46. The computer program product of
decrement the binary floating-point number before replacing when the binary floating-point number is negative unless the exponent is less than the bias offset.
47. The computer program product of
convert the floor to floating-point format.
48. The computer program product of
increment the floor when the binary floating-point number is negative, and doing nothing otherwise, thereby producing an incremented value; and
replace the most-significant bit (MSB) of the incremented value with the exponent bits and the sign bit, such that the sign bit is the MSB, thereby producing a floor of the binary floating-point number in floating-point format.
49. The computer program product of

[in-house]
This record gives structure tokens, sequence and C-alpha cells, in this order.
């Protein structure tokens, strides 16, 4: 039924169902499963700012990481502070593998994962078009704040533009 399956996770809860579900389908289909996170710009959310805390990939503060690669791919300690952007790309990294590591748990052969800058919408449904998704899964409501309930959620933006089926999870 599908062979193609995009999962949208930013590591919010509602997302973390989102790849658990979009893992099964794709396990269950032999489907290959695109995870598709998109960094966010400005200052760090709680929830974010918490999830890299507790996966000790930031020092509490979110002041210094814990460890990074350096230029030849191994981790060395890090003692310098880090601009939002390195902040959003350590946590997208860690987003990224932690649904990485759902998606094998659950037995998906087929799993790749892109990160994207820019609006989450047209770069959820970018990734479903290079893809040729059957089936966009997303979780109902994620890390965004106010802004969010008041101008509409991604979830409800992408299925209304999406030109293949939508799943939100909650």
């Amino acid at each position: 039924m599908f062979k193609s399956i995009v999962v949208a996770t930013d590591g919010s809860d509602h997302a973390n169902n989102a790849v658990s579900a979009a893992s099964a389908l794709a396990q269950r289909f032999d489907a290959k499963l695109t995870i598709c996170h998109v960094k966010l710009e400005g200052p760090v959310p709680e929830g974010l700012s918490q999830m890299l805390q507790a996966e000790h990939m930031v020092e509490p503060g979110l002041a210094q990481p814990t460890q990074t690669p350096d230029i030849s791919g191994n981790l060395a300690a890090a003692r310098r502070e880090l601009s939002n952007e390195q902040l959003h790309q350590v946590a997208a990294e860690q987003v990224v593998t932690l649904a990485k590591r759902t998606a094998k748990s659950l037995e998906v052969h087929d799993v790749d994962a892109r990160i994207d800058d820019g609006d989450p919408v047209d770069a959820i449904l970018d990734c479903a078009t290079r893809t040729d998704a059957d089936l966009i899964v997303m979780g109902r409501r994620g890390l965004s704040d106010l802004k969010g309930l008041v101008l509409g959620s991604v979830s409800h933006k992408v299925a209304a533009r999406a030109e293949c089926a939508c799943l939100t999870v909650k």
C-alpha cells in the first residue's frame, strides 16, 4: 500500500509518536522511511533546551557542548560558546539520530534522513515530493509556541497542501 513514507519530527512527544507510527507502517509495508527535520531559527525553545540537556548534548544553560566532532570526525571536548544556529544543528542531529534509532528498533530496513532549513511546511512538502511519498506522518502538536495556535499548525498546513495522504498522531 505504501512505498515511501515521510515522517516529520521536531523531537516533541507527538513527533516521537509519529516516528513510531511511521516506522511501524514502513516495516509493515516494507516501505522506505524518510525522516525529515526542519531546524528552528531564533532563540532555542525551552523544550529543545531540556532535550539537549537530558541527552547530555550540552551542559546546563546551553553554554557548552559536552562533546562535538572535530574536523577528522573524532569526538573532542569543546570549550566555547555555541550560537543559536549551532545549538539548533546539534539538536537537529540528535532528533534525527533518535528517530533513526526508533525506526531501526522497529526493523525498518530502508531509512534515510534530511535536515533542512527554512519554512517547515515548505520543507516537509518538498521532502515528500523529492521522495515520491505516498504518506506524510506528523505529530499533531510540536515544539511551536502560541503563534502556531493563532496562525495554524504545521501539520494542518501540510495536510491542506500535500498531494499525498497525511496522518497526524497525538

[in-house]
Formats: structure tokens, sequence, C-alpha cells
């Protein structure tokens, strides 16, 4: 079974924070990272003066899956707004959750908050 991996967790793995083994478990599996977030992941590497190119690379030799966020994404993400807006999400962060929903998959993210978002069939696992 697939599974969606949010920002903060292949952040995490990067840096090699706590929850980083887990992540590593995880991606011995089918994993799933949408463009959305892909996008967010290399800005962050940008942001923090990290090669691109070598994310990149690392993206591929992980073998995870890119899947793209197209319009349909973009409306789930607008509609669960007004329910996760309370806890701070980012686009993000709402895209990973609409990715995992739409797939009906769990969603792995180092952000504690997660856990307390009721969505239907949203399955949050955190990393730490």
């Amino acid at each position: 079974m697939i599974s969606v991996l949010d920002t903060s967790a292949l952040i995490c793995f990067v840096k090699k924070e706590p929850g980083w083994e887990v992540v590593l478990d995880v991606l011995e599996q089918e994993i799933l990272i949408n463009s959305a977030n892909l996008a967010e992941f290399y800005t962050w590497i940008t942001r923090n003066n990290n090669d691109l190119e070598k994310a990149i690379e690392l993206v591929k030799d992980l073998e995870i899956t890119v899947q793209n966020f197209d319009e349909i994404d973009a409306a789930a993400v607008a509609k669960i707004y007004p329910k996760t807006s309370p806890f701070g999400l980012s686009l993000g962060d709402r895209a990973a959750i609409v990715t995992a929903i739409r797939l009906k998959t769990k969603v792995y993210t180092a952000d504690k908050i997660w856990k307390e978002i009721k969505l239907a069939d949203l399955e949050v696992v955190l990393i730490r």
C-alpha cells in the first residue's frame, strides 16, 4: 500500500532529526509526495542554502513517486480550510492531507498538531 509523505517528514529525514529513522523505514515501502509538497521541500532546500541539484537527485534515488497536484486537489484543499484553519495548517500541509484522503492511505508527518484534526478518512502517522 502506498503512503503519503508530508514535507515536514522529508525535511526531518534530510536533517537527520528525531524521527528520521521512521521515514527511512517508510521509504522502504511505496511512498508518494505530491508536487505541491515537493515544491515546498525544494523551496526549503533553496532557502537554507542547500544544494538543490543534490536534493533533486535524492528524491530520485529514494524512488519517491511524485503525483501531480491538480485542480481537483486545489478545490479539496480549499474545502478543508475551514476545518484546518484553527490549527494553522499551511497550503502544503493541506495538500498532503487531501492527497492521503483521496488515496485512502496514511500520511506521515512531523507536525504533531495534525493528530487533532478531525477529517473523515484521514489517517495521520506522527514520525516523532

increment the floor when the binary floating-point number is negative and the exponent is greater than, or equal to, the bias offset, thereby producing an incremented value.
50. The computer program product of
replace the exponent bits with the offset when the binary floating-point number is negative and the exponent is less than the offset; and
replace the exponent bits with zeros when the binary floating-point number is positive and the exponent is less than the offset.
51. The computer program product of
take a floating-point difference between a value of the binary floating-point number before replacing and a value of the binary floating-point number after replacing, thereby producing a fractional remainder of the binary floating-point number.
52. The computer program product of
replace each bit of the fraction portion with zero (0) when the exponent is greater than, or equal to, the bias offset.
53. A computer program product, tangibly stored on a computer-readable
medium, for determining the floating-point floor of a floating-point number, comprising instructions operable to cause a programmable processor to: